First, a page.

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Grapevine

Grapevine: Seeking opportune moment

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The Economic Opportunity Act passed the Assembly last week, but sources say it won't be the last time the Assembly votes on the measure.

Sources say changes are still being made to the Senate version. If those amendments stick, the bill would need a vote in the Senate as well as a second vote in the Assembly, where the measure was overwhelmingly approved last week.

Lawmakers are still working on last-minute changes to the bill, with a lobbyist from the commercial real estate group NAIOP saying his group is "continu(ing) to refine this bill" in the Senate "so that New Jersey will have the most competitive and fiscally responsible incentive program and TIF (tax increment financing) program in the nation."

Other changes are in part designed to ensure Steve Sweeney's home turf of South Jersey benefits equally from the bill.

Meanwhile, as a backdrop to those negotiations, the bill's chief Senate sponsor, Raymond Lesniak (D-Union), is locked in a tense primary battle that's likely to keep him occupied until the June 4 election.

Proponents of the bill had hoped to pass the measure before the April budget break, then during the budget break, then sometime in May, but the timeline has continued to slide. The best window now, according to another source, is the first half of June, "before the intense budget debate and discussion ensues later in June."

The delays have been a particular point of frustration for business advocates, since the bill has the support of both parties, as well as Gov. Chris Christie.

Could Booker bolster Buono?

The most important person in the 2013 gubernatorial election could be someone not even on the ballot.

Tongues are wagging about how the race between Christie and Barbara Buono might be affected if a special election is held to fill Frank Lautenberg's seat in Washington, D.C.

The senator's term doesn't expire until 2014, but the speculation is surfacing because Lautenberg has been too ill to travel to the capital for many congressional votes — though he did appear in the capitol earlier this month. If Lautenberg were to not finish his term, Christie would replace him temporarily. If the vacancy occurred by Sept. 10, a special election would be held in November to pick Lautenberg's successor.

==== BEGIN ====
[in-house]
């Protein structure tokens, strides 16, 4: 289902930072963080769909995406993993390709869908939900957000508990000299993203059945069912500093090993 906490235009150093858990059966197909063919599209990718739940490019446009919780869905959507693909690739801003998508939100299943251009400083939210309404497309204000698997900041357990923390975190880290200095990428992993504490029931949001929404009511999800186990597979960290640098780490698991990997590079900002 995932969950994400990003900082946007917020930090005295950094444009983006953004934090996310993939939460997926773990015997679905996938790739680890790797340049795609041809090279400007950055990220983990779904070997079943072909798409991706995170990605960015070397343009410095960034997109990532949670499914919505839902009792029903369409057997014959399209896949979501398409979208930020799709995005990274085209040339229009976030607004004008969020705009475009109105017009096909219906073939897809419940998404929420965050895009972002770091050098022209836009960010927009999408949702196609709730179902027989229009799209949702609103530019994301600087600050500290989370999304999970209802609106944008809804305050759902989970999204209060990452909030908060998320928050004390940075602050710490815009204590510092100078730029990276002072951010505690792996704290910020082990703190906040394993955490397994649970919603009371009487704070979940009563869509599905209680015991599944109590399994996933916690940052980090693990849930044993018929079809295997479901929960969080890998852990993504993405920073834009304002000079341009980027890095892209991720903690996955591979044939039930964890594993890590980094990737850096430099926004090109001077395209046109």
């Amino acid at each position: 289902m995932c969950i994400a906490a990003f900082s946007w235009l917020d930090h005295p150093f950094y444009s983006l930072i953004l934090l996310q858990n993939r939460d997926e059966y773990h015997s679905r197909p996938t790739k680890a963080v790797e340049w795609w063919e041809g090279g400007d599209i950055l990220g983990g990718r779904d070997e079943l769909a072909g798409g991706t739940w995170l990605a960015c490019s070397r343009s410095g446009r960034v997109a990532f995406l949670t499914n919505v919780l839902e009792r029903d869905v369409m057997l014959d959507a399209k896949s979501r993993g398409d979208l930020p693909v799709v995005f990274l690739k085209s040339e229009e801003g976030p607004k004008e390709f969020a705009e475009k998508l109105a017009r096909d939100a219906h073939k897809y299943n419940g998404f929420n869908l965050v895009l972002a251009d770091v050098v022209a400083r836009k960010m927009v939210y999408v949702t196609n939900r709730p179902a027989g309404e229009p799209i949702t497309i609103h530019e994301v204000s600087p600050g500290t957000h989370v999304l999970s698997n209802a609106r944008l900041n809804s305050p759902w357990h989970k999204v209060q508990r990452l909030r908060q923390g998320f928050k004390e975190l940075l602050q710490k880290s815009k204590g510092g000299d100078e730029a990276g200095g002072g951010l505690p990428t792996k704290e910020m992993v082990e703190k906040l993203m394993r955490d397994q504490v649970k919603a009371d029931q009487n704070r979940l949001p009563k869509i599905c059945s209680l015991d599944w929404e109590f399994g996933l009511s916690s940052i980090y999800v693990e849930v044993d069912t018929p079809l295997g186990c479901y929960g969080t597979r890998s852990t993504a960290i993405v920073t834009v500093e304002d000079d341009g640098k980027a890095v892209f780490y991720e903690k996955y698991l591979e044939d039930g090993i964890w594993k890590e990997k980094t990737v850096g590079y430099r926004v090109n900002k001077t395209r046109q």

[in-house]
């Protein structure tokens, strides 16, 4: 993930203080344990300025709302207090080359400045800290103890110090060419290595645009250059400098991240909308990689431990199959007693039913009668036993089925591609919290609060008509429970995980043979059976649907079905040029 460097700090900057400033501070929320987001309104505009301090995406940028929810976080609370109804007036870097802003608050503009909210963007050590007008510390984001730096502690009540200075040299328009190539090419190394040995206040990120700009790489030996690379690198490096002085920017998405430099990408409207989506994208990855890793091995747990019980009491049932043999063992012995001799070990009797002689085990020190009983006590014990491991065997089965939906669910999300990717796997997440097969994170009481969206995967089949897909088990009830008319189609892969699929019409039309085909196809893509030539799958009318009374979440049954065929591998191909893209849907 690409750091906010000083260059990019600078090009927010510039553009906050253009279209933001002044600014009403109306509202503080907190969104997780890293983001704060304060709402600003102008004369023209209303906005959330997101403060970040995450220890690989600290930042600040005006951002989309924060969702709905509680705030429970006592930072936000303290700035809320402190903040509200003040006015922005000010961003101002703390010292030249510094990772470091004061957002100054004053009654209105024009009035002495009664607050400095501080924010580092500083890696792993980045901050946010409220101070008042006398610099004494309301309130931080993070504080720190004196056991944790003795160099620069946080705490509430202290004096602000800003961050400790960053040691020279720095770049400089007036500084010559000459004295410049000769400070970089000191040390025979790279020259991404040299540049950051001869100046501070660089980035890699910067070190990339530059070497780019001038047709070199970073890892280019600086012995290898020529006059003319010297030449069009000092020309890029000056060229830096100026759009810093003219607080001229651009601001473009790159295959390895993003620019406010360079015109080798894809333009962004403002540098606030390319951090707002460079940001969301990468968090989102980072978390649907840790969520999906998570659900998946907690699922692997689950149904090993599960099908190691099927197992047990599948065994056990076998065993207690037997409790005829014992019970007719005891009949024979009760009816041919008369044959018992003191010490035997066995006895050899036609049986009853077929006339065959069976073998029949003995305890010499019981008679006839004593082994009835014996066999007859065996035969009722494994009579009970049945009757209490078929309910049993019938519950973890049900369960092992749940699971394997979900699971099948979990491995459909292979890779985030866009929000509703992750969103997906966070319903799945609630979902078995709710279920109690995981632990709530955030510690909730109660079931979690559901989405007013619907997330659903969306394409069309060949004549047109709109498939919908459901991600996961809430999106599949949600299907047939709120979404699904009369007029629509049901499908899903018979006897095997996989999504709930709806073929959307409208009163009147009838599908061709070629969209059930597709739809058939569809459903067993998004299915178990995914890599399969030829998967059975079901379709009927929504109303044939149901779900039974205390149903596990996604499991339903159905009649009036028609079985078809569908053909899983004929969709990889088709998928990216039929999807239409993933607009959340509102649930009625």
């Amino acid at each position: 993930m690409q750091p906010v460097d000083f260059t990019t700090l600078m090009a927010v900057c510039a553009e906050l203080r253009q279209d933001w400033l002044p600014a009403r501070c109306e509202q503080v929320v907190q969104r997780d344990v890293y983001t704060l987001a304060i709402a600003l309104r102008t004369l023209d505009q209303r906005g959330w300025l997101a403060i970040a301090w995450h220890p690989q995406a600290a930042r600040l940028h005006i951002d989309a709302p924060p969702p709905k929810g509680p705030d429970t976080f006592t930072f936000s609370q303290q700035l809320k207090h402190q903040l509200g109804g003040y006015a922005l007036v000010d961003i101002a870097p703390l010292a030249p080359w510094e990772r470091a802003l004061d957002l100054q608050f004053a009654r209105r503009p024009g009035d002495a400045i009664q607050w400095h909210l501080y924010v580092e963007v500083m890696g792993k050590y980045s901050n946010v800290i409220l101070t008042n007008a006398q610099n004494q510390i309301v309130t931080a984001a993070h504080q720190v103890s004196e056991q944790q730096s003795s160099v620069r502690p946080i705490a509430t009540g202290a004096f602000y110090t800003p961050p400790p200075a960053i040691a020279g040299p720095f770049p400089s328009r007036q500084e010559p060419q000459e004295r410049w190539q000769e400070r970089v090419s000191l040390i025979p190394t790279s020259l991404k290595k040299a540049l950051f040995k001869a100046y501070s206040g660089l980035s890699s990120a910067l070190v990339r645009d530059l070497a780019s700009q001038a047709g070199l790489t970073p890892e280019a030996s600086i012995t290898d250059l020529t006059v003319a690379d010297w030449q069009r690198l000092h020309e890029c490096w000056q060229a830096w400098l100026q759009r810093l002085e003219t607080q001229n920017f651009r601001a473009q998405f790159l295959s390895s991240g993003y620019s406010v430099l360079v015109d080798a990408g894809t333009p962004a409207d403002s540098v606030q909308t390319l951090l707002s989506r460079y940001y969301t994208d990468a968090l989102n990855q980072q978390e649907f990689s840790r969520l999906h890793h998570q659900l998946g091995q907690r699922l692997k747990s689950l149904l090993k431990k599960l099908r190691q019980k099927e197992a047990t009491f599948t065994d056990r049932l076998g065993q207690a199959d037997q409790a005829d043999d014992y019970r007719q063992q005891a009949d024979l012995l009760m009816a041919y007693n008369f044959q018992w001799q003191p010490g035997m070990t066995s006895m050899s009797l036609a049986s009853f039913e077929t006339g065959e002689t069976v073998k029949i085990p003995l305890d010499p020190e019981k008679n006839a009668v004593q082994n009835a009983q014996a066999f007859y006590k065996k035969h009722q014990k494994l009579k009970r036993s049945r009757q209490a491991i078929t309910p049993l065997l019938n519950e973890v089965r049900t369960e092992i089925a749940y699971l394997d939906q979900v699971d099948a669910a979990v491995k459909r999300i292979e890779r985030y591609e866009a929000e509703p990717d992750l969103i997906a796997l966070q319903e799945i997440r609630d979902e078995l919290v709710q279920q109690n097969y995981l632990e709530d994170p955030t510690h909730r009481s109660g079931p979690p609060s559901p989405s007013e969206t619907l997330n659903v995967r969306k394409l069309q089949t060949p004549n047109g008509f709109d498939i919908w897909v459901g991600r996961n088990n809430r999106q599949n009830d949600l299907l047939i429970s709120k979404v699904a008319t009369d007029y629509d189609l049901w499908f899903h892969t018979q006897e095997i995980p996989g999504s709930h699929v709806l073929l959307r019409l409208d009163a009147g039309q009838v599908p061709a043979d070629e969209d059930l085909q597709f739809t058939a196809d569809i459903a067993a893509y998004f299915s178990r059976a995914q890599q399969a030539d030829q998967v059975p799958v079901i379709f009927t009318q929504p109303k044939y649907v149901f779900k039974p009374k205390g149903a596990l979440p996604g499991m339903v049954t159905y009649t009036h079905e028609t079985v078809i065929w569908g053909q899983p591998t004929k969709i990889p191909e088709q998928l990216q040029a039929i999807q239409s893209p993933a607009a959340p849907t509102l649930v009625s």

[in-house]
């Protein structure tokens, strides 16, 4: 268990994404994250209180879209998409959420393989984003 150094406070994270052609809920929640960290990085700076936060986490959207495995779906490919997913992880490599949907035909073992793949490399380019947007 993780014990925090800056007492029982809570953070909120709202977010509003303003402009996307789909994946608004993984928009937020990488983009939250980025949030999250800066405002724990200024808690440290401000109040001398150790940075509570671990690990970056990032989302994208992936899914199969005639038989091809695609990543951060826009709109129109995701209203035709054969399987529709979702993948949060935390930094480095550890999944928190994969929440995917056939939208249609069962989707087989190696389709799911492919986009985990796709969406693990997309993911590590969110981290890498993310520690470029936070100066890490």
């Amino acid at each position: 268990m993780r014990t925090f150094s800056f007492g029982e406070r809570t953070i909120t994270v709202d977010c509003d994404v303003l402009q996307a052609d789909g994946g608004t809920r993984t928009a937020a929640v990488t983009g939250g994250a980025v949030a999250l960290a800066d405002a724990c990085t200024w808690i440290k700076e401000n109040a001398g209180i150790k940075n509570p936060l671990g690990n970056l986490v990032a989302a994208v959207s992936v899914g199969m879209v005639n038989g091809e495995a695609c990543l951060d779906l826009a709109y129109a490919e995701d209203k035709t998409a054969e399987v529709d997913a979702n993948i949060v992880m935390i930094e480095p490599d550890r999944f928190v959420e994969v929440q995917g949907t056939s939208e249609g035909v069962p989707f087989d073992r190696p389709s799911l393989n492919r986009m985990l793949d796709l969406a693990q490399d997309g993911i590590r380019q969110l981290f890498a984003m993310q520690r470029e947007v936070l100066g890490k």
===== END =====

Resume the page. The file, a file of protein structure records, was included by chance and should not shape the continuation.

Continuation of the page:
Political observers assume Cory Booker would run in the special election, which would be a "game changer" for the governor's race, said one longtime political observer.

The source predicted Democrats will have trouble getting their base out this year, since "they don't have any money, and they're not coordinated. And the urban vote will stay home." But the Newark mayor on the ballot, "with money and his attractiveness to the base, especially in the urban areas — it would gin up the numbers."

Polls continue to show Christie leading by a wide margin over Buono, who has struggled to keep up with the money and attention the governor attracts. Booker on the ballot is "the biggest potential the Democrats have this year to change the dynamic," the source said.

If Lautenberg was out of office soon, the governor could call for a special election before November to avoid the Booker effect. But the source doubted Christie would do that, saying it was "highly unlikely. Too obvious."

The source didn't know if having Booker on the ballot would mean a victory for Buono, but said it could boost turnout enough to help the Democrats retain majority of the state Senate.

Grapevine reports on the behind-the-scenes buzz in the business community. Contact managing editor Joe Arney at joea@njbiz.com.